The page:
10 Books Inspired by The Peatlands of Europe
Sparks from the peat-fire flame
It may have been the influence of the peat-fire on our family croft, but over the years I have read many books that conveyed something of the atmosphere of the moorland. They range from Siegfried Lenz’s The German Lesson, set among the salt-blown peat-bogs of Schleswig-Holstein, to the haunting Fugitive Pieces by Anne Michaels, where Jacob Beers emerges from the depths of a bog in the novel’s opening. The landscape plays its part in much of Irish writing, from Heaney to Michael McLaverty, the absurd world of Flann O’ Brien, the Irish midland towns portrayed by John McGahern.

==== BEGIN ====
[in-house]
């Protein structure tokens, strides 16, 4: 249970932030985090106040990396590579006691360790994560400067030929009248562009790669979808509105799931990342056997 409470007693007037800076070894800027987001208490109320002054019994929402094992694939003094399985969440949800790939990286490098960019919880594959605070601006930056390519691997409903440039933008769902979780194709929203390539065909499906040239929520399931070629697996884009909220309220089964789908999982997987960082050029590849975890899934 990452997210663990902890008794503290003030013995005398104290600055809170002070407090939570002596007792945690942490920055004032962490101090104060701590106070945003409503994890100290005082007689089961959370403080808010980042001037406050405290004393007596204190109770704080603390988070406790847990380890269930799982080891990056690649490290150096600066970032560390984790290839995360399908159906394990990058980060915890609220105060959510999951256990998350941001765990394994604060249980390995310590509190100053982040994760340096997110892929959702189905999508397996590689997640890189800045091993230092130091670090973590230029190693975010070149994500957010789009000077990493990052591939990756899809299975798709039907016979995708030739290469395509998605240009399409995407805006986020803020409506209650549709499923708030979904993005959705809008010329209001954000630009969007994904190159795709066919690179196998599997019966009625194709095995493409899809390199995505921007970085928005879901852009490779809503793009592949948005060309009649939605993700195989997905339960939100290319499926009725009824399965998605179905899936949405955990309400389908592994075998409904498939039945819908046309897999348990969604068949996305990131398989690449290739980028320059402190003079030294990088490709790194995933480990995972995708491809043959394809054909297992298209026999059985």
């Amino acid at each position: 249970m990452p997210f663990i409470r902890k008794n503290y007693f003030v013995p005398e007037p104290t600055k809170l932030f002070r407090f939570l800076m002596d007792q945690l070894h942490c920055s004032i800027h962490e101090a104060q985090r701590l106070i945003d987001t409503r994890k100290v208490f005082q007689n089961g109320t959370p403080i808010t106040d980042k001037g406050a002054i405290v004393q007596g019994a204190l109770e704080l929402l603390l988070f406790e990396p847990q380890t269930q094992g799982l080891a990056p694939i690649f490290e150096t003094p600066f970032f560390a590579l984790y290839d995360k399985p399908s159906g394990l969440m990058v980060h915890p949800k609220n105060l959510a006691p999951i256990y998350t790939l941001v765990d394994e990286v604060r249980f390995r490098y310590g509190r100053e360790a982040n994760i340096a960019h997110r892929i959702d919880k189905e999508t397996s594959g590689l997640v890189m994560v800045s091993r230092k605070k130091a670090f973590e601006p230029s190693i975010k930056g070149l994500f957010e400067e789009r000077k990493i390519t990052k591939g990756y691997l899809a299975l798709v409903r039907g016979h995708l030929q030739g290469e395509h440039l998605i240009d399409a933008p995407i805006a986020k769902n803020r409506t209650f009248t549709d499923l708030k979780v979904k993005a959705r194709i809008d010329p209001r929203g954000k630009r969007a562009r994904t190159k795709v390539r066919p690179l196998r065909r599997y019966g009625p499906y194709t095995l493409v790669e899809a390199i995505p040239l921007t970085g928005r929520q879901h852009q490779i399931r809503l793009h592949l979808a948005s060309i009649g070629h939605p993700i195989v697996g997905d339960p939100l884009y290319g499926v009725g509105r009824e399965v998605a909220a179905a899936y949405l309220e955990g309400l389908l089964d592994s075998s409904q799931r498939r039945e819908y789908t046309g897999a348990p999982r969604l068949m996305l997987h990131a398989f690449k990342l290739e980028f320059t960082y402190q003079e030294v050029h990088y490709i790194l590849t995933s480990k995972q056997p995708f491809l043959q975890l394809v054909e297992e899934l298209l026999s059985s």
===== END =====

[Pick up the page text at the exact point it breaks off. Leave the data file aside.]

There’s its role, too, in Scottish writing – from Iain Crichton Smith in the Hebrides to Richard Hannay stumbling through the bogs of Dumfries and Galloway in The Thirty-Nine Steps, the work of Neil M. Gunn to the more recent His Bloody Project by Graeme Macrae Burnett.
And that’s all without mentioning the Bronte family, or Shakespeare, with both King Lear and Macbeth experiencing visions on the heath.
No wonder it plays an important role in the distilling of many of Scotland’s most potent whiskies.